The on-line community in general, and specifically lj, has definitely opened my eyes to just how many different ways of *being* there are, and of being sexual. I've read a lot, and am fairly unflappable when confronted with fiction that details something outside of my experience; but it's different when you're talking to a real person who lives a certain way, or does these things. It's harder to judge the act itself as being bad, when you know your friend X does it-and you like that person.
I've definitely learned a lot of new sex acts, too! *laughs* Frottage, rimming, fisting...I was all wide-eyed when I first started stumbling across the more graphic fics a few years ago. Now, I read more for plot-though of course nice sex is a pleasant bonus. *coughs* But after I've read about this position and that position for the umpteenth time, it doesn't mean as much to me as *why* they're doing it, *how* it affects their lives/friends/family, and *what* happens next.
I realized that's why I don't like most actual romance novels-I want more from the plot than cute meet/squabbling disguised as sex/falling into bed. If I demand it of my rl novels, why not my fanfic? Huh.
Mostly, I think I've learned from being involved in various fandoms and in dealing with certain friends I've met there, to discuss sexual and other matters with less embarassment. Removing the shame and guilt from sex is a major factor in getting people to handle it responsibly.
Pwp=porn with purpose! *laughs*
|Date:||April 22nd, 2007 01:44 pm (UTC)|| |
This was all really interesting to read! I'm fascinated by how reading/writing fanfic interacts with our day-to-day lives in all areas. Sex is a particularly interesting one :-). Taking advantage of lj anonymity and frankness: has it affected your sexual behavior at all? Do you find yourself not only learning about new sex acts but trying them as well?
An area where I find fanfic has really changed my life is in reading. I never wrote fiction before fanfic, and I find that I *read* fiction differently now that I write slash. I think more about how the book is structured, about plotting and character development and foreshadowing. It's not like I didn't think about those things before - I've certainly taken plenty of literature classes and I think I've always had a fairly sophisticated approach to reading and understanding literature. But I feel it differently now that I do it - I identify with the author making those decisions in ways I never did before. It really enhances the experience for me.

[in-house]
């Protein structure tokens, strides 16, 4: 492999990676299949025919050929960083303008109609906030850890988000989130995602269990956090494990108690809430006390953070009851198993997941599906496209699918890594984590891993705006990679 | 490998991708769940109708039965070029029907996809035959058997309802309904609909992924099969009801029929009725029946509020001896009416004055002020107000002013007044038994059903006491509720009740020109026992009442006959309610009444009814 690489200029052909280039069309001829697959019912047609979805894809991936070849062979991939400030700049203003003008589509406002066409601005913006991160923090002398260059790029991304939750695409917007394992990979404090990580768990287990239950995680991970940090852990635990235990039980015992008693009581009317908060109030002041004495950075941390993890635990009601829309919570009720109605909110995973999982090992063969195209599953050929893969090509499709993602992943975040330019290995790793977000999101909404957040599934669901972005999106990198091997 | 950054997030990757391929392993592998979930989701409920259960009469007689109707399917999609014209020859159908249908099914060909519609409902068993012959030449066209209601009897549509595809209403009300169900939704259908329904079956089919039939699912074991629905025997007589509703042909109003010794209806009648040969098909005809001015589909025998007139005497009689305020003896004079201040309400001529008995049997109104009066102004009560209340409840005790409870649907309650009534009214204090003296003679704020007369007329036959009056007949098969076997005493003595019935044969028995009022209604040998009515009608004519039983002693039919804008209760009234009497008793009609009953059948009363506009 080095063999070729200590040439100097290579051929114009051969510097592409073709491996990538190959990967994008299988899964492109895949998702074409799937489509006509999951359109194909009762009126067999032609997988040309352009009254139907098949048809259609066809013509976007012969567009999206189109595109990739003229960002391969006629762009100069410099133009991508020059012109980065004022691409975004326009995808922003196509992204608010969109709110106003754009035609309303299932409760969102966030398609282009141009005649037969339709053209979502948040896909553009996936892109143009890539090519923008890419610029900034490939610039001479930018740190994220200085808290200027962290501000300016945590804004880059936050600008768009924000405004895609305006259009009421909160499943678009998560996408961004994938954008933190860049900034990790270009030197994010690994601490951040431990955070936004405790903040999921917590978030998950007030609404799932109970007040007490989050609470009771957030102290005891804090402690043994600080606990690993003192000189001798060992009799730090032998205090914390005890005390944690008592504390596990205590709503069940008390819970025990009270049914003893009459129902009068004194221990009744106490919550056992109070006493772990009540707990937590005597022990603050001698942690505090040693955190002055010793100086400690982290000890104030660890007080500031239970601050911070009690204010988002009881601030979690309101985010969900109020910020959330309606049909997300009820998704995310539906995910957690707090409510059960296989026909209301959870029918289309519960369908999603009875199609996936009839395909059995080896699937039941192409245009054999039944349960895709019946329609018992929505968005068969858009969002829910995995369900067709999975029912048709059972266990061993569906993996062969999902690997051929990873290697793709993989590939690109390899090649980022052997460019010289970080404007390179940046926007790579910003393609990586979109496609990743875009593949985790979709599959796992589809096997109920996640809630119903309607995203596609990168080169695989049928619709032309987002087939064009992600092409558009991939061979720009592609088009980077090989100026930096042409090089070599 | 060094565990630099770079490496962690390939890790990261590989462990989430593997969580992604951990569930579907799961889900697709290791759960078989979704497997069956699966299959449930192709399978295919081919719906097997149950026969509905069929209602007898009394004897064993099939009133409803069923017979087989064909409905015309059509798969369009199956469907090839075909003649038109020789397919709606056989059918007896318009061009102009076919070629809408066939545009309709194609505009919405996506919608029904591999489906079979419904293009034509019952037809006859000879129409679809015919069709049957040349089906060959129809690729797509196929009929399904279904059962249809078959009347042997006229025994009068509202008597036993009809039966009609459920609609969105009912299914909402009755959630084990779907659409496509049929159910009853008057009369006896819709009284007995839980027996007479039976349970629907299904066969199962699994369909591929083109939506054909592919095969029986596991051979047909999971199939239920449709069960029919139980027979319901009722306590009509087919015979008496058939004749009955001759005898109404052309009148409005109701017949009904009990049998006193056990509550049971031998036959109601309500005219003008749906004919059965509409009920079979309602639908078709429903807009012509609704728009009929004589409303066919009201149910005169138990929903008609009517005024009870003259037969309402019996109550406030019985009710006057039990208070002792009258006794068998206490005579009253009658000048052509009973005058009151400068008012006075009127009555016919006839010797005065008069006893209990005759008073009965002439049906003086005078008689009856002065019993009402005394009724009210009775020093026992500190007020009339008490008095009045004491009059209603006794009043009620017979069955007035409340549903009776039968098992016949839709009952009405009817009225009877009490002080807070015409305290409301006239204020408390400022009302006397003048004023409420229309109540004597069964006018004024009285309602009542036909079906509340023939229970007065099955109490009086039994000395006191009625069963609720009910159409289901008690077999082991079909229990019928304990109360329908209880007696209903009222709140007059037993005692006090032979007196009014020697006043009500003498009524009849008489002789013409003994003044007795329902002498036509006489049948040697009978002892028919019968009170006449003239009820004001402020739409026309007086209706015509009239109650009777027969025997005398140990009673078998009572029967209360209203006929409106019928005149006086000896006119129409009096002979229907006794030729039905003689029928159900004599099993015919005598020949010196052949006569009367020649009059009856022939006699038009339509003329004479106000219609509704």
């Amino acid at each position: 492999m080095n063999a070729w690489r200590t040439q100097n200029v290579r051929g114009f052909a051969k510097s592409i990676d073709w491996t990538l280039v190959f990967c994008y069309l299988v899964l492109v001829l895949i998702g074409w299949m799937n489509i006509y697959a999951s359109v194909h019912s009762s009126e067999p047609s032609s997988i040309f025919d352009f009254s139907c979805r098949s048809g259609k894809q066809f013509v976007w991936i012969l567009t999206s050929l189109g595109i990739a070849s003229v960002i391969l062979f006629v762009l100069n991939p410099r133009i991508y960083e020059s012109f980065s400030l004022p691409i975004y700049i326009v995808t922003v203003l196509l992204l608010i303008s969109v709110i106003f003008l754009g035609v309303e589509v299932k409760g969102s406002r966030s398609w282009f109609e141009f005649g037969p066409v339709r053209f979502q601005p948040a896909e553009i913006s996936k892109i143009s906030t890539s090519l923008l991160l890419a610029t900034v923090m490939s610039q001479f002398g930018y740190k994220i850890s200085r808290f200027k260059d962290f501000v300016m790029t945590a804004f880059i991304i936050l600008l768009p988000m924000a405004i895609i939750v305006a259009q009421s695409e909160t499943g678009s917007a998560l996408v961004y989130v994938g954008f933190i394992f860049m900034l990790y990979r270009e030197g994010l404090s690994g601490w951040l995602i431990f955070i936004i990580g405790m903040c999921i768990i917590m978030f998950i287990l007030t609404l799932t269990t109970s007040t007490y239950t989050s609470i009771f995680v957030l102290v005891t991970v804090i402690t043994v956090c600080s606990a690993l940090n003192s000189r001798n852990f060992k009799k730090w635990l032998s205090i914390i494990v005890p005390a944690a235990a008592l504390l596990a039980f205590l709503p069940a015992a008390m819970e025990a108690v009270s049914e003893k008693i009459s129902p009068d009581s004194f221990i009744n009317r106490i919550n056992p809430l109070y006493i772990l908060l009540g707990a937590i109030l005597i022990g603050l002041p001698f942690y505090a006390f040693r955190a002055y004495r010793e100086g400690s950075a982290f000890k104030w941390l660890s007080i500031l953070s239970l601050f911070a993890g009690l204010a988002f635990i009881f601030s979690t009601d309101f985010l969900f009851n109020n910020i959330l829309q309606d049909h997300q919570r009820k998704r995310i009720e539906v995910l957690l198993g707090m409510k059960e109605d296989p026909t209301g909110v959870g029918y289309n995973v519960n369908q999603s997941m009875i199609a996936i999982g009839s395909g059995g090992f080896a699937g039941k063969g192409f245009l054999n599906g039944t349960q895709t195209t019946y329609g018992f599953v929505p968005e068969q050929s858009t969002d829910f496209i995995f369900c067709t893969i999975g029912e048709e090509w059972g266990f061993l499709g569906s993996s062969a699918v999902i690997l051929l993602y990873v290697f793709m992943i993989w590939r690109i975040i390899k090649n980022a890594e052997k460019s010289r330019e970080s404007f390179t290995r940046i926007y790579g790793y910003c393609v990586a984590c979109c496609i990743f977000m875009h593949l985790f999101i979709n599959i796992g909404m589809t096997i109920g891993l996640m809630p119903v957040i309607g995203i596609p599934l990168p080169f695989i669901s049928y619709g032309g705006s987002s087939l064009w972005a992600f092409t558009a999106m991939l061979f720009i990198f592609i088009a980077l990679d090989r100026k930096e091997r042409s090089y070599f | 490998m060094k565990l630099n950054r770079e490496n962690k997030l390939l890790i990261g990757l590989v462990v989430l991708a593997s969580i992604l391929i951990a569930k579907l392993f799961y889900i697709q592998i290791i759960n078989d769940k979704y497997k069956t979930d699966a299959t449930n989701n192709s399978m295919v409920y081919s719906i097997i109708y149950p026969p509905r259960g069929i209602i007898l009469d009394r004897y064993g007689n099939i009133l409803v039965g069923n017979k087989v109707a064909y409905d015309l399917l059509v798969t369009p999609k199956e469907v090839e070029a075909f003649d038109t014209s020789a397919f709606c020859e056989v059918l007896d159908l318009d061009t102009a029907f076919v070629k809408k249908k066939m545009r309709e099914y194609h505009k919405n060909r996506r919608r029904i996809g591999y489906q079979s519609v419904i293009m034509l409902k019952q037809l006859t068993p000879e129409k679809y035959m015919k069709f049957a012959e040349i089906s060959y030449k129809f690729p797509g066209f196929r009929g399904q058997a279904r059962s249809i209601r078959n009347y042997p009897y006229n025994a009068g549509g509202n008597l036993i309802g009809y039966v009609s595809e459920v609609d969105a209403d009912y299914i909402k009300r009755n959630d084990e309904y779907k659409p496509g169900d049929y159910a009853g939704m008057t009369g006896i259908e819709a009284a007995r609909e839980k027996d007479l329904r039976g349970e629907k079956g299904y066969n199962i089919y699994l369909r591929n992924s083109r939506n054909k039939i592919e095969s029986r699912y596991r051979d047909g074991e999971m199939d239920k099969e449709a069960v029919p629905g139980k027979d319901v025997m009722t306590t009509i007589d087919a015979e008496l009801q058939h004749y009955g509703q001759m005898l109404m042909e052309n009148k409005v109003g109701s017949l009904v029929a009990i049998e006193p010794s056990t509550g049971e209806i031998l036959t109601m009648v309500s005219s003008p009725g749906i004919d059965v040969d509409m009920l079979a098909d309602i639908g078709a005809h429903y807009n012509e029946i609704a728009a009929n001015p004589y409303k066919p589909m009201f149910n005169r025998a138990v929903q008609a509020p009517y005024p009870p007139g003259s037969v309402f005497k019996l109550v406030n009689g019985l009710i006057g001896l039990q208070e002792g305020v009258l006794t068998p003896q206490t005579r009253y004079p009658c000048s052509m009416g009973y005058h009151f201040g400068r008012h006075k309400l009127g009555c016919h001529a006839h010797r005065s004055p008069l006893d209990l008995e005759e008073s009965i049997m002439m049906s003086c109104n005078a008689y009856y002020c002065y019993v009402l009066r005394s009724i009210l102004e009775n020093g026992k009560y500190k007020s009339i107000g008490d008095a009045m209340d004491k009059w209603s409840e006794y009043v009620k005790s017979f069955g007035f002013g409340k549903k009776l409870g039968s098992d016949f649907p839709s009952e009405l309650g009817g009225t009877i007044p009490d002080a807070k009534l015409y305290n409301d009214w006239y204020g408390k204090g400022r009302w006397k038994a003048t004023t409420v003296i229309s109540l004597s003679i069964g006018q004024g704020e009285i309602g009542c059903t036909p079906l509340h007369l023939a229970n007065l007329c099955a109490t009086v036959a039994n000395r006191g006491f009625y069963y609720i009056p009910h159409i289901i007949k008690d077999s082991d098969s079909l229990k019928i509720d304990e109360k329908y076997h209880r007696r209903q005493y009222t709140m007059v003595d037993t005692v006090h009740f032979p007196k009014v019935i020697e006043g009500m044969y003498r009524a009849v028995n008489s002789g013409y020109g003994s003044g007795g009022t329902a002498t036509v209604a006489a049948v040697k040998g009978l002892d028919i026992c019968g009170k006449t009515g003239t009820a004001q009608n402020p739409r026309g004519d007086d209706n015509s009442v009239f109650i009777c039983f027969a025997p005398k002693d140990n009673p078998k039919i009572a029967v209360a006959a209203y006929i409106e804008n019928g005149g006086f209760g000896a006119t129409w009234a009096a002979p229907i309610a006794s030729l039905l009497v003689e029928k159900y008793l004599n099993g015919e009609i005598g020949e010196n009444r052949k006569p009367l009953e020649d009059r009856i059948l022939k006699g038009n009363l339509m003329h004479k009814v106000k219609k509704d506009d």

Oh, and speaking of reading, I've started an online book club. [Bad username: ]kestrelsparhawk] thought you might be interested. We read a book a month, taking turns choosing it, and then discuss it in email. I got the idea because a number of my friends on my working mothers list were lamenting not having time to go to a real book club. Would you like to know more? Send me an email, if so, and I'll send you the charter.
Regarding my sexual experimentation, I'd have to say that involvement in fandom has affected me a little. I was going to say not at all, but I *have* since purchased a vibrator, and that's a direct result of discussion with my on-line friend jennagc; she's a former mod at my HP groups and a good mentor-sisterly influence on me. She's very good at the frank sex talk without making me feel embarassed about either my ignorance or my curiosity. That's a real gift. But otherwise, no...I'm a virgin and inclined to stay that way. Yeah, it's by choice, which is hard for some people to accept.
The book club sounds fun. I'm interested, but I can't say that I'd be able to participate very much. I work 2 jobs and between my fandom activities and my reading for 50bookchallenge, I don't know if I can pack another book a month in there. Hmm. Unless I count it towards the 50...*smacks forehead*
Yes, go ahead and send me the info, please. I'd like to look at it. That's great that you started one for yourselves-really shows you one of the best uses of lj and the on-line community. Not just for porn, hard as it is to believe! *is amazed*
I'm going to be visiting Kestrelsparhawk for about a week. We're going to Wiscon together, with some of her friends. I'll be leaving tomorrow and it's so funny-we send each other emails all day, simultaneously freaking out about housecleaning and grocery shopping and reassuring each other that it'll be all right *sobs*
I'm very nervous, about the flight and everything. *bites nails* We've been talking about this trip for a good 6 months or so, it's hard to believe it's finally here!
My email address is email@example.com or firstname.lastname@example.org . I don't know how soon I'll be able to get back to you on this but I will.
|Date:||May 22nd, 2007 06:54 pm (UTC)|| |
How cool that you and kestrelsparhawk
are going to Wiscon together! I know she had fun at it last year.
I just saw her Saturday night, but it was a big dinner table and we didn't get much chance to talk.
I'll email you about the book club.